Dyslexia Means He Won’t “Read When He’s Ready”

Tears. Last year was the year of tears.

It was the year of me secretly wishing he would actually want to go to “real” school and truly like it.

It was also the year I knew he could not actually go to real school because I knew he could not read.

Last year we fought and bargained and lost hours of potential fun to no fun. Not any.

It was the first year we didn’t run off to the Botanic Gardens or the forest preserve just for the heck of it.

It was the first year we never had time to do fun science experiments because we couldn’t get through any lesson that involved reading.

I would say, “We will sit here until you read this.” And he would say, “Fine.” And 4 hours later, it was time to make dinner and we’d be sitting there staring daggers at each other.

Last year, other wonderful, homeschooling moms, would say, “Don’t worry, he’ll read when he’s ready.”

Last year, I knew that wasn’t true.

Last year, I said things in exasperation like, “Come on Isaiah, just try!” and “You know how to spell that, we just did it!” and “I am not going to read this for you, I know you can do it.”

And yet, I knew he couldn’t. I knew he couldn’t but I didn’t want to believe it. I wanted to believe it was my fault, that I had failed as a teacher. I wanted to believe what everyone had told me, “When he’s ready, it will click.”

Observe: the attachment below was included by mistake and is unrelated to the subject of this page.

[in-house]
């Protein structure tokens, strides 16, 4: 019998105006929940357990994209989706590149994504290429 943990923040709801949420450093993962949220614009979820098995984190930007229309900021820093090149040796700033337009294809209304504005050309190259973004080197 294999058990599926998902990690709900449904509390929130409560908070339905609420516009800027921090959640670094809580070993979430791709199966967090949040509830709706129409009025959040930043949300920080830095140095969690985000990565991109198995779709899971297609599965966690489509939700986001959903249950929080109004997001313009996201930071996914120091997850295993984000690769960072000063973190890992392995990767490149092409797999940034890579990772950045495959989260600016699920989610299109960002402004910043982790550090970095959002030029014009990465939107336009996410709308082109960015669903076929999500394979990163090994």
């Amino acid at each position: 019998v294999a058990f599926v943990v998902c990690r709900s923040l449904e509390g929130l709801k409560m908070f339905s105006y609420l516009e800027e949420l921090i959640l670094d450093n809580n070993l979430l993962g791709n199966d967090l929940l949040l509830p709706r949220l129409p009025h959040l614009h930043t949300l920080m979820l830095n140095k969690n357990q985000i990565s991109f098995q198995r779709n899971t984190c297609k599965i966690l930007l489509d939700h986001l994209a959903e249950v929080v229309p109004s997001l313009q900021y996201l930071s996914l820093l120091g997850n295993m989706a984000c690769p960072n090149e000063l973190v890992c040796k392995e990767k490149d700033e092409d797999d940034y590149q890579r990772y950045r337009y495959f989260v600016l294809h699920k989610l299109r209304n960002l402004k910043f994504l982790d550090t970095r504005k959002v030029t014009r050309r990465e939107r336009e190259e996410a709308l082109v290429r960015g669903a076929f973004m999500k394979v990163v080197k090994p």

It did not click.

Last year, there was an elephant in the living room, and that elephant was Dyslexia.

This year, with a new school year looming, denial was no longer an option. With the threat of another year of tantrums, and tears, I stepped outside of my comfort zone to seek an answer. I believed I saw the signs of dyslexia, but my heart was conflicted.

dyslexia wont read when ready

This year began with an apology. “Isaiah, I am so sorry for all of the times I pushed you to read when you couldn’t. I want you to know that it is not your fault, it was not because you weren’t smart enough. You are so brilliant in so many ways, but your brain is missing the decoder for reading words that are written on paper. It is because you are so amazing and talented that I thought you should be able to read.”

“Mommy, I wish you had tried to find out that I was dyslexic earlier. I wish that you would have thought of it before. It was so hard for me when you would make me try to read, and I just couldn’t. But you wouldn’t let me not read. I was so mad at you for not helping me.”

“I know baby, I am so sorry. I don’t know what to say, except this year will be different. This year we will get back to doing the things we loved so much in homeschooling. We will do crafts again, and go on field trips, I will read you your math questions and it will be so much more fun.”

Already, I felt he was on to something else. “You know mommy? There should be some sort of invention, a computer program that has children read, and listens to them read. It should know, just how they are reading, and it will say to their mommy (in a computer voice) ‘This child has dyslexia.’ You know what mommy? Maybe with my amazing inventor brain, I will invent something that will help kids with dyslexia, something that will help parents know sooner. What do you think about that?”

“Well, I think that is a brilliant idea, and I know you can do it.”

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5 thoughts on “Dyslexia Means He Won’t “Read When He’s Ready”